Copyright The Times Mirror Company; Los Angeles
Times 2003. Allrights reserved.)
"Neo-Dickensian" is the adjective Rupert Holmes'
publishers suggest to tout his first novel, and it's apt, up to a
point. "Where the Truth Lies" is a big, juicy book with pungent
dialogue, vivid description, outsized characters, a convoluted plot
and no end of jokes. Moreover, Holmes has an affinity for Charles
Dickens: He won multiple Tony awards for adapting the Victorian
master's unfinished last novel, "The Mystery of Edwin Drood," into a
Playwright, television scriptwriter, songwriter,
pop singer, Holmes is a show-business insider as well as one of
those gifted people who seem able to do anything they want with the
English language. So it's no surprise that when Holmes wrote a
mystery -- a classic locked-door mystery, in fact -- it would prove
so entertaining. It's about entertainment and insiderdom, about the
layered illusions of Hollywood and Disneyland and our favorite noir
act, the Mafia -- about the infiltration of everyone's lives by the
products of America's dream factories.
Still, Dickens isn't as direct an inspiration for
Holmes' story as a later Victorian, Lewis Carroll. The parallels
with "Alice in Wonderland" are always implied and often overt. The
stand-in for Alice is a 26-year-old journalist known only as K.
O'Connor. The white rabbit she follows down holes and through mazes
is a $1- million contract to write a tell-all book about Vince
Collins, whose partnership with fellow comic Lanny Morris began to
fray after a young woman, Maureen O'Flaherty, was found slain in
their suite at a mob-run New Jersey resort in 1959.
Neither Collins, the suave crooner of the pair, nor
Morris, the pratfalling "monkey" -- think of Dean Martin and Jerry
Lewis -- was charged with the crime. They had an alibi: When
O'Flaherty died, they were broadcasting to an audience of millions
at a polio telethon in Florida. Even in the 1970s, however, when
O'Connor approaches Collins for interviews, "the girl in New Jersey"
remains a touchy subject. Collins' sudden willingness to talk is,
for the publishing world, an irresistible lure.
O'Connor wants to learn the truth, but she also
wants many other things. As Holmes has said in a recent interview,
the '70s were "such a luscious, absurd, unpardonable era. And
everybody slept with everybody, because it was a way to kill time,
or because the restaurant had been nice, or because it was less of a
hassle to just go ahead and have sex rather than to explain why you
weren't even remotely attracted to someone. In any later period, I
think O'Connor might have behaved very differently."
In the era that "Where the Truth Lies" re-creates
-- of Watergate and bell-bottoms, designer drugs and Szechwan
cuisine -- O'Connor behaves scandalously, to her own peril but to
our delight. Her narrative voice is all attitude and bluff, in part
to disguise her vulnerability to the seductions of show biz. She
promises Collins that she'll sleep with him when the book is
finished. She sleeps with Morris in New York, having swapped
apartments and identities with a schoolteacher friend. Then it's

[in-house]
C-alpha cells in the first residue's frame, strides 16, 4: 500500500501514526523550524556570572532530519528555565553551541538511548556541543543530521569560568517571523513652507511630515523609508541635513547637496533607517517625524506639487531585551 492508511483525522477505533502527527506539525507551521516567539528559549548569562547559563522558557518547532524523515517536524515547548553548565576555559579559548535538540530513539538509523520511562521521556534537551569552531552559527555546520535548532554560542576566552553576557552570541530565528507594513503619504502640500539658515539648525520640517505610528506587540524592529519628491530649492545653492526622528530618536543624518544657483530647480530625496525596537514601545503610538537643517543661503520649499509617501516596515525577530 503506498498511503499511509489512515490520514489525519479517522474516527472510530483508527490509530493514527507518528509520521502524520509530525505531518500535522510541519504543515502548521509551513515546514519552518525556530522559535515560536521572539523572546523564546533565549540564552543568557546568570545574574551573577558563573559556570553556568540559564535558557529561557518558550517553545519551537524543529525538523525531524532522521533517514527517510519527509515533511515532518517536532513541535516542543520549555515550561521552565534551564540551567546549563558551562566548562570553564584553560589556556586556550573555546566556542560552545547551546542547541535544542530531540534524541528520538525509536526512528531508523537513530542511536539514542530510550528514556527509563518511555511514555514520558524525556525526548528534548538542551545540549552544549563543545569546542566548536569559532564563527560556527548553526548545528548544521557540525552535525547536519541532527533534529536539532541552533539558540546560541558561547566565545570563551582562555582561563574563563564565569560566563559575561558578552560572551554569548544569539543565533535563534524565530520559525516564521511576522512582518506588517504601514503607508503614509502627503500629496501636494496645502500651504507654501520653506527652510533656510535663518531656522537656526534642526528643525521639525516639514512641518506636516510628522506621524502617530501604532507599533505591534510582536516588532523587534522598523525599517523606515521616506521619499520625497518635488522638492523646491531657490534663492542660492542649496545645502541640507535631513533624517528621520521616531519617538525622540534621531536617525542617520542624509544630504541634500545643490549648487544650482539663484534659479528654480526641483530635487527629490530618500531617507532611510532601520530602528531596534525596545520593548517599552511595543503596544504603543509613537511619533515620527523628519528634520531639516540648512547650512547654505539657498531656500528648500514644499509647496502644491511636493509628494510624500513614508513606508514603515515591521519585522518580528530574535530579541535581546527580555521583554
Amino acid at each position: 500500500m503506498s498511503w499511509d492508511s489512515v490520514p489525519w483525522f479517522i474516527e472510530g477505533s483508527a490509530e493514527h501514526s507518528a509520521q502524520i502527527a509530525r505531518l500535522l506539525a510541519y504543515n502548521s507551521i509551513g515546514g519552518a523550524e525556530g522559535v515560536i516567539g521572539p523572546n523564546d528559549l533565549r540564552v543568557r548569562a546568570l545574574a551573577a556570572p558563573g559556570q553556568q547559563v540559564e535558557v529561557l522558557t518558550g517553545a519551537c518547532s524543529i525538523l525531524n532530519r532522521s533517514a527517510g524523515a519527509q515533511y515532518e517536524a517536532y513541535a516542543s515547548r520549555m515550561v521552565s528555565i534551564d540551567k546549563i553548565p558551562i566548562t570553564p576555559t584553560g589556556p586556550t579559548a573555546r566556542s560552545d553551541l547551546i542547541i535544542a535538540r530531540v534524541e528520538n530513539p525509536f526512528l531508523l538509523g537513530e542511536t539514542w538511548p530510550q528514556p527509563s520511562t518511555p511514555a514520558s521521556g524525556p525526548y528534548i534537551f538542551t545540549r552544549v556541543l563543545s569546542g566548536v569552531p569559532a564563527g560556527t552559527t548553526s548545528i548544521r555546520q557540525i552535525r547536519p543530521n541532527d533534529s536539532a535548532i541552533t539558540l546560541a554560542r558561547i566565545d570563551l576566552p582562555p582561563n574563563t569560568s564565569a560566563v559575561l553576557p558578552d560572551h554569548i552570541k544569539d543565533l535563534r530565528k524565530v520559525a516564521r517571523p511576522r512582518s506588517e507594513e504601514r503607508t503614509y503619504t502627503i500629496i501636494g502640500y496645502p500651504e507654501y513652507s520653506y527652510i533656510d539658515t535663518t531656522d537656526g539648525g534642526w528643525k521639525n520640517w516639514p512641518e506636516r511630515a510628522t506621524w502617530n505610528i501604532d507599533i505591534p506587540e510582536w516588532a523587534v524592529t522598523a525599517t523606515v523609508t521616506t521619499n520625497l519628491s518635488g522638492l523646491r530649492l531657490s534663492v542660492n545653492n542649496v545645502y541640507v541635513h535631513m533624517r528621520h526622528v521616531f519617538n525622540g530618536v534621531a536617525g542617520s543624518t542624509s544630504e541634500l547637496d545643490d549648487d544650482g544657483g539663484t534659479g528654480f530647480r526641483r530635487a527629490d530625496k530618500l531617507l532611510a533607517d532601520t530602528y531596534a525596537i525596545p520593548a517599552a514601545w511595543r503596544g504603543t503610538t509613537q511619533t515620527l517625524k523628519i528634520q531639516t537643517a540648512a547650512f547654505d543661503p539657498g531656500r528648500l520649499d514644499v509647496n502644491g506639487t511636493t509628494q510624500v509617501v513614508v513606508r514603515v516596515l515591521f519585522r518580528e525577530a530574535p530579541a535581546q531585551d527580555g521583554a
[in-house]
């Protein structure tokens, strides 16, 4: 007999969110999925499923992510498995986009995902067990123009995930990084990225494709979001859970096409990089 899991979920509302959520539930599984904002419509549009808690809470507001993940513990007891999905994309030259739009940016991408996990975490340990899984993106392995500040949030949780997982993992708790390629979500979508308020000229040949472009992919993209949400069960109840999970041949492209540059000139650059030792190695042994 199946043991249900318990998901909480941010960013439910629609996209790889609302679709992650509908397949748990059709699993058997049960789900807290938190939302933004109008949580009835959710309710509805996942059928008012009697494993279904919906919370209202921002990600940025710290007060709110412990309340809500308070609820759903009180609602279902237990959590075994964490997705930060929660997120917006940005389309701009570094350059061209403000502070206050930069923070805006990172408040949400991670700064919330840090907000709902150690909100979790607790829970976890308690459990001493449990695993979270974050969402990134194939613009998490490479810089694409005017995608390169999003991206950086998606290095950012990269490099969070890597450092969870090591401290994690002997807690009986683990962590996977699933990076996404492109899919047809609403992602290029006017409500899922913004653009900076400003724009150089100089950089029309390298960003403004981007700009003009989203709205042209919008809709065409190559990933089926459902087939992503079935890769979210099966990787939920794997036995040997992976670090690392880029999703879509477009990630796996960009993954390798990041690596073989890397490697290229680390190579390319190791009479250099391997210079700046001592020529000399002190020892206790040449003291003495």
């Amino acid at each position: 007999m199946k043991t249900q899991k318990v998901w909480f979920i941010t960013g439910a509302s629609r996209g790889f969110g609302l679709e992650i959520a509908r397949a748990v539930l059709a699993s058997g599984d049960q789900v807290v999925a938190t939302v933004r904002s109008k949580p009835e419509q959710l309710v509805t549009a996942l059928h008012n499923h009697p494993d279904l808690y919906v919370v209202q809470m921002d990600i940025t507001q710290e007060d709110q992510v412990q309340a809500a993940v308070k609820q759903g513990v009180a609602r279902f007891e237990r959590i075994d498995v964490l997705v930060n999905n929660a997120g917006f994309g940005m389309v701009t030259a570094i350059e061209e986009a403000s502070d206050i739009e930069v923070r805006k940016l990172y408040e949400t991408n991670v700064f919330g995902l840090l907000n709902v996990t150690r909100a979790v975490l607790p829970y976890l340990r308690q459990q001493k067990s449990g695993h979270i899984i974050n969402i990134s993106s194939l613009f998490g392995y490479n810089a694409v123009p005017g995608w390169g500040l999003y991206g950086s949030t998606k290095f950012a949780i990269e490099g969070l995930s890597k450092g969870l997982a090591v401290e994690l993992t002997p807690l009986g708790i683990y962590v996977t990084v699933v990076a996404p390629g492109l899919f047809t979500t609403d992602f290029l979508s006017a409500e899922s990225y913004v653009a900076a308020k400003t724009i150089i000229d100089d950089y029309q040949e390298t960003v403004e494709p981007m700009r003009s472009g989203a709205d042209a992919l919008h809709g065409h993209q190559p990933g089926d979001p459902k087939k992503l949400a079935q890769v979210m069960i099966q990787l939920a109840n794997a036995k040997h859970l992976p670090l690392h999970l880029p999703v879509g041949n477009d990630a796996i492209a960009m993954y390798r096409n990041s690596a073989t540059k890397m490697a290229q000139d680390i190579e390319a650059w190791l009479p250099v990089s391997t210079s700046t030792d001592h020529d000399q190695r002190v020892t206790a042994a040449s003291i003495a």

Collins' turn again, after the rabbit hole turns into a secret VIP
restaurant in Disneyland and O'Connor takes a psychedelic pill and
meets an Alice impersonator straight from the streets of the Magic
Collins warns O'Connor that Morris, with whom he
split up years ago, "can be a bit of a monster. A cruel one." The
implication is that Morris might have killed O'Flaherty. But when
O'Connor reads chapters of Morris' wildly unbuttoned memoirs --
mailed to her in an apparent attempt to discourage her from writing
a book of her own -- the finger of accusation points back at
O'Connor is perfectly willing to consort with,
indeed fall in love with, possible murderers because they are famous
and charming, because the restaurants are very nice and because the
truth, though she eventually finds it, may not be so important after
all. In fact, she concludes, "It's vital to our survival that there
be people capable of amusing us and diverting us from the truth now
and then." Holmes arranges things so that the "civilians" caught up
in the plot, even the dead woman, have little claim on our
"Where the Truth Lies" is a labor of love. Every
scrap of lawyerese or Mafia-speak, every tidbit of Hollywood lore,
every scene of mental or physical intoxication, every tightening of
the suspense -- as O'Connor, entangled in her own lies, risks
embarrassment, her book deal and finally her life -- is beautifully
rendered, polished to a sheen. Holmes seduces us, but will we care
the morning after? This is where he parts company with Dickens,
about whose novels we would never ask such a question: They were
also labors of outrage.
From 'Where the Truth Lies'
In the seventies, I had three unrelated lunches
with three different men, each of whom might have done A Terrible
Thing. The nature of their varying "things" ranged from obscene to
unspeakable to unutterable, and you will surely understand if, as a
writer, I was rather hoping that each had. (Done their particular
In the case of my lunch with the first man, I knew
by the time he rested his gold Carte Blanche card upon the meal's
sizable check that my hopes were abundantly justified.
In the case of the second lunch, even while a
busboy filled our water tumblers, I realized that my dining
companion was as innocent (and inevitably tedious) as a playful pup.
But neither of these men need concern us here.
As for Man the Third ....
Credit: Michael Harris is a regular contributor to